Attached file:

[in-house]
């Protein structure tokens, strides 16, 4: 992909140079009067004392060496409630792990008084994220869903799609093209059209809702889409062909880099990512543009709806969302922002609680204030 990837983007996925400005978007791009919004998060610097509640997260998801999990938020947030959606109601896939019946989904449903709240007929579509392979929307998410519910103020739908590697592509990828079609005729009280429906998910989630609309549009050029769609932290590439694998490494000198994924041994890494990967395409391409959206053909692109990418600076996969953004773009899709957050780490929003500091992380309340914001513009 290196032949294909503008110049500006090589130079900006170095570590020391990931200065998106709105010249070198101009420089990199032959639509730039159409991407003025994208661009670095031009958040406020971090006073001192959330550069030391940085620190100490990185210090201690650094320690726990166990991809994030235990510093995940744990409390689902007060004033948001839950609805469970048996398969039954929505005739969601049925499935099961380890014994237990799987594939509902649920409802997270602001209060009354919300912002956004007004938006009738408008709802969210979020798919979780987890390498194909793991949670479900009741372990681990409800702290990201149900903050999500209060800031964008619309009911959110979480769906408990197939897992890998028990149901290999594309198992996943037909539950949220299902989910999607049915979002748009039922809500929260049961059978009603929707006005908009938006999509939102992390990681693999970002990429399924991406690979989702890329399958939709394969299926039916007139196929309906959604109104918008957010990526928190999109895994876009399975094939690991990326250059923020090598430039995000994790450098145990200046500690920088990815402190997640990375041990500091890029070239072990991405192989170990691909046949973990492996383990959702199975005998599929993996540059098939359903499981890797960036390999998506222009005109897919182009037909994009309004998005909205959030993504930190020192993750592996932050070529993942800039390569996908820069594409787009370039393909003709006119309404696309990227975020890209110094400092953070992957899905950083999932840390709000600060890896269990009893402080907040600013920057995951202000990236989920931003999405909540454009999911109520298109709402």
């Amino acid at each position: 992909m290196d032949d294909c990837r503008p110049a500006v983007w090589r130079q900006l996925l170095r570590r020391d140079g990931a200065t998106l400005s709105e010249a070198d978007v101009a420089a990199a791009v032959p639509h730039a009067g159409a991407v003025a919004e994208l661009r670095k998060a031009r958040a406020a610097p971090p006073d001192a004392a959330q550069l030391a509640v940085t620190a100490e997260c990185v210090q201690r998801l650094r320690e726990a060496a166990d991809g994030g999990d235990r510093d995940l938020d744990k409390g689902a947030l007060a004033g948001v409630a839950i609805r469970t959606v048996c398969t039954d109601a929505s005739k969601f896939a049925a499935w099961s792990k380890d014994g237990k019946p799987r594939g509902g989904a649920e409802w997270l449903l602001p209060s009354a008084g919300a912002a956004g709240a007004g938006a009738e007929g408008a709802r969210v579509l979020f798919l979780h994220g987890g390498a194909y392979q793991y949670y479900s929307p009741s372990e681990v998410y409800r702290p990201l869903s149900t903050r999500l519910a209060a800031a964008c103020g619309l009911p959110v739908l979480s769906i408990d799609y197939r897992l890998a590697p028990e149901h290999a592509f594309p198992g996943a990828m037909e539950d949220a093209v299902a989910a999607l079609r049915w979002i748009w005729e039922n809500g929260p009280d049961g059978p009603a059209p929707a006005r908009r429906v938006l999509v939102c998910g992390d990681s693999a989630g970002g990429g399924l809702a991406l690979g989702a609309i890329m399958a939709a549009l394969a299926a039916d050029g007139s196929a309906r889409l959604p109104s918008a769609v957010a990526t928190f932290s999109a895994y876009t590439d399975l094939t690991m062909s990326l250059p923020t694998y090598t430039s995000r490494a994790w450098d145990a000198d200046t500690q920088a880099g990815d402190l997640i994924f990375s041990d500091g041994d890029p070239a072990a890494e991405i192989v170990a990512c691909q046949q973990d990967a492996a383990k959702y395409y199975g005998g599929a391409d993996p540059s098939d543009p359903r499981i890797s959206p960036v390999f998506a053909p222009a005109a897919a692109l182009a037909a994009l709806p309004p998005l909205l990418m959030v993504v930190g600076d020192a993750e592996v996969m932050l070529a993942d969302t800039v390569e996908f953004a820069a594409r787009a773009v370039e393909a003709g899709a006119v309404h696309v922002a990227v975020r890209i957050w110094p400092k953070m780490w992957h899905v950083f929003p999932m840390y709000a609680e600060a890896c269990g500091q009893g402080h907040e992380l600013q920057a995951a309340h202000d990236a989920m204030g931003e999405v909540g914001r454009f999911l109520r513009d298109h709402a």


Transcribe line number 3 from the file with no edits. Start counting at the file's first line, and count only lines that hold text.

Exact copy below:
């Amino acid at each position: 992909m290196d032949d294909c990837r503008p110049a500006v983007w090589r130079q900006l996925l170095r570590r020391d140079g990931a200065t998106l400005s709105e010249a070198d978007v101009a420089a990199a791009v032959p639509h730039a009067g159409a991407v003025a919004e994208l661009r670095k998060a031009r958040a406020a610097p971090p006073d001192a004392a959330q550069l030391a509640v940085t620190a100490e997260c990185v210090q201690r998801l650094r320690e726990a060496a166990d991809g994030g999990d235990r510093d995940l938020d744990k409390g689902a947030l007060a004033g948001v409630a839950i609805r469970t959606v048996c398969t039954d109601a929505s005739k969601f896939a049925a499935w099961s792990k380890d014994g237990k019946p799987r594939g509902g989904a649920e409802w997270l449903l602001p209060s009354a008084g919300a912002a956004g709240a007004g938006a009738e007929g408008a709802r969210v579509l979020f798919l979780h994220g987890g390498a194909y392979q793991y949670y479900s929307p009741s372990e681990v998410y409800r702290p990201l869903s149900t903050r999500l519910a209060a800031a964008c103020g619309l009911p959110v739908l979480s769906i408990d799609y197939r897992l890998a590697p028990e149901h290999a592509f594309p198992g996943a990828m037909e539950d949220a093209v299902a989910a999607l079609r049915w979002i748009w005729e039922n809500g929260p009280d049961g059978p009603a059209p929707a006005r908009r429906v938006l999509v939102c998910g992390d990681s693999a989630g970002g990429g399924l809702a991406l690979g989702a609309i890329m399958a939709a549009l394969a299926a039916d050029g007139s196929a309906r889409l959604p109104s918008a769609v957010a990526t928190f932290s999109a895994y876009t590439d399975l094939t690991m062909s990326l250059p923020t694998y090598t430039s995000r490494a994790w450098d145990a000198d200046t500690q920088a880099g990815d402190l997640i994924f990375s041990d500091g041994d890029p070239a072990a890494e991405i192989v170990a990512c691909q046949q973990d990967a492996a383990k959702y395409y199975g005998g599929a391409d993996p540059s098939d543009p359903r499981i890797s959206p960036v390999f998506a053909p222009a005109a897919a692109l182009a037909a994009l709806p309004p998005l909205l990418m959030v993504v930190g600076d020192a993750e592996v996969m932050l070529a993942d969302t800039v390569e996908f953004a820069a594409r787009a773009v370039e393909a003709g899709a006119v309404h696309v922002a990227v975020r890209i957050w110094p400092k953070m780490w992957h899905v950083f929003p999932m840390y709000a609680e600060a890896c269990g500091q009893g402080h907040e992380l600013q920057a995951a309340h202000d990236a989920m204030g931003e999405v909540g914001r454009f999911l109520r513009d298109h709402a």